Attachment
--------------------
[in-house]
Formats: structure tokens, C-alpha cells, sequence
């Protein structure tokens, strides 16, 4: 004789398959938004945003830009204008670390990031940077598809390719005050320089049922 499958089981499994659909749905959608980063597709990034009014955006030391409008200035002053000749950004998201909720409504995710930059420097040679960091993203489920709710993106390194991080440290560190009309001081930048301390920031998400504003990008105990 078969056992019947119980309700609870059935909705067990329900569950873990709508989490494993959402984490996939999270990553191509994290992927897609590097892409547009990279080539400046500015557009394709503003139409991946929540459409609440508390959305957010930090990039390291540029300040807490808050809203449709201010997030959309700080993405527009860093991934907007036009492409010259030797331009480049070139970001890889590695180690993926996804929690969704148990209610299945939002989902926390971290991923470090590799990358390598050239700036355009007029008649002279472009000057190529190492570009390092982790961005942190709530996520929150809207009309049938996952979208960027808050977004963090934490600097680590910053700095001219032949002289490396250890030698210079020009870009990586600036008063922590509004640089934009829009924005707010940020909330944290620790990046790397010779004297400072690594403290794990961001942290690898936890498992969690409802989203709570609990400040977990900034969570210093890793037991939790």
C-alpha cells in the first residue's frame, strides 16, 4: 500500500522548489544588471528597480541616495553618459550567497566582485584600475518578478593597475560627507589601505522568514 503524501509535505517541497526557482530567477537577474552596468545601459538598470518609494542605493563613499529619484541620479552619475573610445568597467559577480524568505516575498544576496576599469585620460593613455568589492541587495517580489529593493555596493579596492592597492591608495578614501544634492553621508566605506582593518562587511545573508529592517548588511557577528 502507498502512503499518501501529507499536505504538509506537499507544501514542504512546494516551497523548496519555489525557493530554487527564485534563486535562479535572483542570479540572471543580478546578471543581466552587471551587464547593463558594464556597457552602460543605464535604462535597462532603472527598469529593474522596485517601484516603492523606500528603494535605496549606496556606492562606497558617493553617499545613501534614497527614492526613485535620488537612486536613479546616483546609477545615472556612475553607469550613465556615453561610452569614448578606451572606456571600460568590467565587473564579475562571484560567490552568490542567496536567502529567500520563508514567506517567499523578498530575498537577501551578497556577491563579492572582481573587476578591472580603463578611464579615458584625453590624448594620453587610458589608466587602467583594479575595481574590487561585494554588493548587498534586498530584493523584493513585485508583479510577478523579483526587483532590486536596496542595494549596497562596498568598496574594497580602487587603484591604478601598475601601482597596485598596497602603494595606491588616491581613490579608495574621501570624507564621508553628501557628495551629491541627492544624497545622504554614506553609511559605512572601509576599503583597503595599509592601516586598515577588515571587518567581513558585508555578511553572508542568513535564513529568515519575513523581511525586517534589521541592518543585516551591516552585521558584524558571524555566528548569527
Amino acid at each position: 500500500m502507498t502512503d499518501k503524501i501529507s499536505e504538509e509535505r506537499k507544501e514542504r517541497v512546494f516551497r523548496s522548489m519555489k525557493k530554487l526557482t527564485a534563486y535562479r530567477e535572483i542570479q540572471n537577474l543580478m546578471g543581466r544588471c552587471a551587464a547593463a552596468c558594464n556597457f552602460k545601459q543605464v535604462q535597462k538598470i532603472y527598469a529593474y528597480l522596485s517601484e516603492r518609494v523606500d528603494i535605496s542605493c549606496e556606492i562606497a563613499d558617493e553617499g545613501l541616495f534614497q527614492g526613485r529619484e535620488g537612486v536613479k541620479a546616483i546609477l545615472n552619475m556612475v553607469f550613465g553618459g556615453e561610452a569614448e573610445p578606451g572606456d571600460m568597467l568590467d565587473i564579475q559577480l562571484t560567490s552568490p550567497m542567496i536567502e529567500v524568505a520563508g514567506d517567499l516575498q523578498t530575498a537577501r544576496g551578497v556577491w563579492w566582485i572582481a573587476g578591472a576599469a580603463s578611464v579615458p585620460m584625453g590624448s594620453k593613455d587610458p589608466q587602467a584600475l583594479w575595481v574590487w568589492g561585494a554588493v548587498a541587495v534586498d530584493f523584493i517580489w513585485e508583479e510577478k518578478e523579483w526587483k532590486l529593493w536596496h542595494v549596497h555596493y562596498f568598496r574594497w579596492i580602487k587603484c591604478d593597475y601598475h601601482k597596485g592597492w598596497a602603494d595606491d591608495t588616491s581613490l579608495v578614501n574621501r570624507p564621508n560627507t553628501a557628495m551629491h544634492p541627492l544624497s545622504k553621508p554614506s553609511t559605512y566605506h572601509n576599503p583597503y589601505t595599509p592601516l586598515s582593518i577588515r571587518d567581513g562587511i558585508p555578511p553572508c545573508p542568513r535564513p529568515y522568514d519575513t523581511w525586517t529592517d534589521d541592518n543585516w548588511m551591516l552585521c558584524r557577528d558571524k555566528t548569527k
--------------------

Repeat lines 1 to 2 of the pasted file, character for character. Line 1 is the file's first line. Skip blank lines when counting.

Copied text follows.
[in-house]
Formats: structure tokens, C-alpha cells, sequence